Methods to Analyze Tumor Metabolism in Vivo

By April 6, 2017

Methods to Analyze Tumor Metabolism in Vivo

A major challenge is understanding which metabolic pathways promote cancer growth and progression in live tumors growing in a native microenvironment. We established clinical protocols combining multiparametric, preoperative imaging with intra-operative infusions of isotope-labeled nutrients (e.g., 13C-glucose) to address this challenge (Hensley et al, Cell 2016, Faubert et al, Nature Protocols 2022). Our approach allows us to assess metabolism in living, human tumors at multiple organ sites and compare isotope labeling features between tumor and adjacent tissues or between primary and metastatic tumors. This has allowed us to identify metabolic activities that could not have been predicted by experiments confined to cultured cells, and to determine which activities correlate with cancer progression and poor outcomes in patients. We have adapted these isotope labeling techniques to mouse models of cancer, allowing us to test hypotheses arising from observations in human cancer.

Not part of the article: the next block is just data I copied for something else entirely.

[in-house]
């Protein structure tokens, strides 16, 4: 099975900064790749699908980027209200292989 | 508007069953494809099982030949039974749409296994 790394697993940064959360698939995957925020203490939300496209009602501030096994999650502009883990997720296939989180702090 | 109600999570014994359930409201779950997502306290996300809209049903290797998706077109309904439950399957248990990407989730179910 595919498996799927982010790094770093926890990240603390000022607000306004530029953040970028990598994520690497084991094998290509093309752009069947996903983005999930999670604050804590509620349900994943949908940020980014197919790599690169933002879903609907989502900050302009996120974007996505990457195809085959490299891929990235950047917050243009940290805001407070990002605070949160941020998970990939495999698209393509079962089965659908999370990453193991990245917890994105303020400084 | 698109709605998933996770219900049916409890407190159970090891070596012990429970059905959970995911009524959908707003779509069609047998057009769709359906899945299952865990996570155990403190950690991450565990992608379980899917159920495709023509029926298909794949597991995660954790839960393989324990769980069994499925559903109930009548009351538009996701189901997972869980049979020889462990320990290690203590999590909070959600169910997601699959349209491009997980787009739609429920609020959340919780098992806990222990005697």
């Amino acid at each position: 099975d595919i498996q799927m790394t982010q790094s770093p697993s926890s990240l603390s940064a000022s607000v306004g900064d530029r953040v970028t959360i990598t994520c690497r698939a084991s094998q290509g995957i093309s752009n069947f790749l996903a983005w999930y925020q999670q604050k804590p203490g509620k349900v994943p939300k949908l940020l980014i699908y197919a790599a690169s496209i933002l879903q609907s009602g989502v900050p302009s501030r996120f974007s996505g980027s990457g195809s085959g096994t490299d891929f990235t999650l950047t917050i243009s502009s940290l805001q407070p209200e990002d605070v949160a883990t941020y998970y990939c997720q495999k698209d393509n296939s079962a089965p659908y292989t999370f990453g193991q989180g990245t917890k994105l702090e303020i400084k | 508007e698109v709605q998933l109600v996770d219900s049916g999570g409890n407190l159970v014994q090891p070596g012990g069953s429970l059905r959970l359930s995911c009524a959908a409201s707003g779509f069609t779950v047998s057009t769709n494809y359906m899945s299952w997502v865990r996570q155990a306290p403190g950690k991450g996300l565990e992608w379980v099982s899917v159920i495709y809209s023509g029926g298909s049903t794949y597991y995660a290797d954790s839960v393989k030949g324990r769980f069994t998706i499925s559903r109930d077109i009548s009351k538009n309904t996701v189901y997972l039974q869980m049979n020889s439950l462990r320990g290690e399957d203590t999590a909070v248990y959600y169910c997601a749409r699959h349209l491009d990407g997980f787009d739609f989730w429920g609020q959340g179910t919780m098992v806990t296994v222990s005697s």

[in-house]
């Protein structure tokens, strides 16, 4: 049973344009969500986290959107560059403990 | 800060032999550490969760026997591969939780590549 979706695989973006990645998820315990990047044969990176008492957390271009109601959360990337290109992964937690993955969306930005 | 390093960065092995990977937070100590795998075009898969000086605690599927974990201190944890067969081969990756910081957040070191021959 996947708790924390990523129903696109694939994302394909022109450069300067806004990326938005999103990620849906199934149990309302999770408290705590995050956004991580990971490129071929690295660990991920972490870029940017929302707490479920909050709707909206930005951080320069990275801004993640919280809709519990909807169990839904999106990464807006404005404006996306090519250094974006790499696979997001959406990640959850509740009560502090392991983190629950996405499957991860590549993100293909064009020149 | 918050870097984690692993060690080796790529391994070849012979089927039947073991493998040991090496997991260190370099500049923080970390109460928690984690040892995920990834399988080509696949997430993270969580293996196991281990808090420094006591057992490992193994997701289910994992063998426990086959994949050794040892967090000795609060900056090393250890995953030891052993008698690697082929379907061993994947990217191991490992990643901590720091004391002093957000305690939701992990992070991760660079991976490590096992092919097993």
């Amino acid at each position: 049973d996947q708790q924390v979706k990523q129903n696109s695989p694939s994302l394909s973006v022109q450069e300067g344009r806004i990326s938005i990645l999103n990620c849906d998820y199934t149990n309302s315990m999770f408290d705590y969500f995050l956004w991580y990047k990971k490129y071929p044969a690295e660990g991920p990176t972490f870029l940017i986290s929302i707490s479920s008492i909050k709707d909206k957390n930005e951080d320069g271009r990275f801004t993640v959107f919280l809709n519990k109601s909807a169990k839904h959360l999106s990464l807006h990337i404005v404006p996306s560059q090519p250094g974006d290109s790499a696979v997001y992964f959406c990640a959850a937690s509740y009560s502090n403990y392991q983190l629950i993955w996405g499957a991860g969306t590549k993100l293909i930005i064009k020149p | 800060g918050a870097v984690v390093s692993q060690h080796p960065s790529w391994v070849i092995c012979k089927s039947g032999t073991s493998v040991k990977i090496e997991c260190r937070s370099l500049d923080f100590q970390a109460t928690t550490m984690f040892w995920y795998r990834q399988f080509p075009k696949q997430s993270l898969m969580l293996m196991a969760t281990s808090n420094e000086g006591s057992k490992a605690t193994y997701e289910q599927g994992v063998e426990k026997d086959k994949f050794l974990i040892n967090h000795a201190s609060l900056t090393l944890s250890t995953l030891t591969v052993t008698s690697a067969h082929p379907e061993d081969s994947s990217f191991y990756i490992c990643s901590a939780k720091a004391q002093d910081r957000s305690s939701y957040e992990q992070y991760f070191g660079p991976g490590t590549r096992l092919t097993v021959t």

One discovery arising from this approach is that lactate provides a carbon source for some human tumors (see figure). Lactate, the end product of glycolysis, is traditionally viewed as a metabolic waste of cancer cells, and that its production and elimination from the cell are required to sustain energy production and redox balance. In some human non-small cell lung cancers, however, isotope labeling patterns indicate that lactate is taken up from the blood and provides a fuel for the tricarboxylic acid cycle (Faubert et al., Cell 2017). Interestingly, patients whose tumors display labeling hallmarks of lactate uptake have worse outcomes than patients whose tumors lack these hallmarks. Moving this observation into mouse models, we found that blocking lactate transport by melanoma cells suppresses metastasis, the leading cause of cancer-associated mortality (Tasdogan et al., Nature 2020). Altogether these findings demonstrate that we can use intra-operative isotope tracing in patients to identify unexpected metabolic activities that drive cancer progression.



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